Settlers of Catan is probably one of those games you’ve seen around. Everyone seems to have it or it’s in every bookstore, but you haven’t seen the appeal of it. I mean, look at the cover art! This looks too old fashioned or no fun, right? Then, when you check the back and see all of the pieces and what the board looks like, you want to play it even less. “It looks hard! Board games shouldn’t be that hard!” And you put it down.
I was one of those people that wasn’t interested in it at all either. In fact, my family was given the original as a Christmas present and it wasn’t until a year later that we even opened the thing and tried playing it! But once we did, we realized that we had been missing out on a great game, unlike anything we had ever played before, and we made it a point to play it with other friends and family members so they could experience such a revolutionary game.
Now, I will say that this game is odd and really not meant for anyone older than about 10. Building the board the first time took me at least half an hour. And the instructions are kind of confusing at first. And it’s going to probably take a little bit of patience and one play through or more to feel confident with it. But don’t worry! I’m going to break it down, give you the basics, and shower this game with praise because I like it so much.
It’s different..and kind of daunting if you’ve never tried a game like this, but building it isn’t difficult in the slightest. Start with that border and connect the numbers, then fill the inside with the five different tiles. The instructions should have a layout for you to follow, but I normally place them by hand, making sure no tile of the same kind border each other. Then, add the number tokens. Again, the book should have a layout for you, but I try to place them in a way so that no tile type has an extreme advantage over another. After that, it’s time to pick a color and play!
Becoming a Settler
The whole point of the game is simple: Get ten points to win the game. That’s it! This is done through building settlements (1 point), cities (2 points), achieving a specific goal: getting the Longest Road or building the Largest Army (2 points), or getting one through a Development Card (1 point).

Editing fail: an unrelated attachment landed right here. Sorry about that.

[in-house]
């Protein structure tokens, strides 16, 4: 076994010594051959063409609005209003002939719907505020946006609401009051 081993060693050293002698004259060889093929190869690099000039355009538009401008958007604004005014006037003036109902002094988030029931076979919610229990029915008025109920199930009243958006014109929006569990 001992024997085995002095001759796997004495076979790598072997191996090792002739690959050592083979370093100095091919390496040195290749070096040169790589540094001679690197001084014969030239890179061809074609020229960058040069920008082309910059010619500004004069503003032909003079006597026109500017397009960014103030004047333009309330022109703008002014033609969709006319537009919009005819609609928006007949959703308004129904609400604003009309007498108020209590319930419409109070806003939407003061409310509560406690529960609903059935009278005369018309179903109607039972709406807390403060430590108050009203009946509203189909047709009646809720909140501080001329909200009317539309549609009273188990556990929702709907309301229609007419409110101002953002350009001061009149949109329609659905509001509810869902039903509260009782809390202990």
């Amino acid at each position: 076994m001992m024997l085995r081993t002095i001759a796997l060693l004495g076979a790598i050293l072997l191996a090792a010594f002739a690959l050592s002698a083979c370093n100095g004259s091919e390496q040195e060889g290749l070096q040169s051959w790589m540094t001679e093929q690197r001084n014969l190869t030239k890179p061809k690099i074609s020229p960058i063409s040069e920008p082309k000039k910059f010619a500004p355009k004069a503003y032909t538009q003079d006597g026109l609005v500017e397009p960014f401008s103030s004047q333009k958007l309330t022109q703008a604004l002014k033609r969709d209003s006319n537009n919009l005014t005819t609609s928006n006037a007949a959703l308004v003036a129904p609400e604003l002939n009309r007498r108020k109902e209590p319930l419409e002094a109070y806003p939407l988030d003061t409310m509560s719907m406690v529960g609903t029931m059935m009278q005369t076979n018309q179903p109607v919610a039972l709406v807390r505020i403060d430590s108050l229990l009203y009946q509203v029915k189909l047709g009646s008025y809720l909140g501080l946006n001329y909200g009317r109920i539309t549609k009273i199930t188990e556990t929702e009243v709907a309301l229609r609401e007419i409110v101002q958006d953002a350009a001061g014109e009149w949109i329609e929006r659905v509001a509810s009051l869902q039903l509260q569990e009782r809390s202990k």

Every player picks a color and gets a card that matches their color. On this card, it will tell you which resources build what and how many points they will give you. The resource cards will match the tiles on the board. Once the game begins, everyone places their two settlements and two roads, collects the resources their touching, and play begins.
Starting from the first player (determined through rolling the highest, lowest, age, or however you want to do it), they roll the dice and everybody with a settlement or city touching a tile with that number gets one of that resource per settlement (or double if you have a city). So if I have 2 settlements around a lumber tile, I’ll get two lumber cards. After that, the roller has the option to trade some of their resources with other players. Since you may not have all of the resources you need to build what you want, you’ll often have to rely on other players and make alliances to create settlements and cities. After they trade, they can build what they like and end their turn. This is pretty much how the whole game goes. Trading, building, and develop your own unique strategy to win.
Before Settlers of Catan, I had never played a game that required so much communication, haggling, bartering, and competition while still being so fun. It’s one of those games that looks way harder than it is and it’s a blast to play with friends. If the original one starts to get boring, you can always mix it up, too. My friends came up with a house rule that allows you to “airdrop” a settlement and road any place on the board so long as you pay for all of it all at once. If house rules start to get boring, there are over 21 expansions and completely different games from the same Settler’s family, including: Seafarers, Cities and Knights, The Struggle for Catan, Ancient Egypt, Star Trek, and Catan Junior.
The Wrap Up
To wrap it up, the price is high (about $50 retail, although we did see it on Amazon for less than $40), but well justified for the fun it brings time and time again. It’s built well, complex enough to challenge while simple enough to understand quickly. It’s great for people that say board games are boring and perfect for strategists. The game is rather long to complete, especially for those who don’t normally play hour or longer board games, but the time seems to zip by as the game is so engaging and fun. I’d say give it a shot!
How do you feel about Catan? What are your house rules? Let us know in the comments!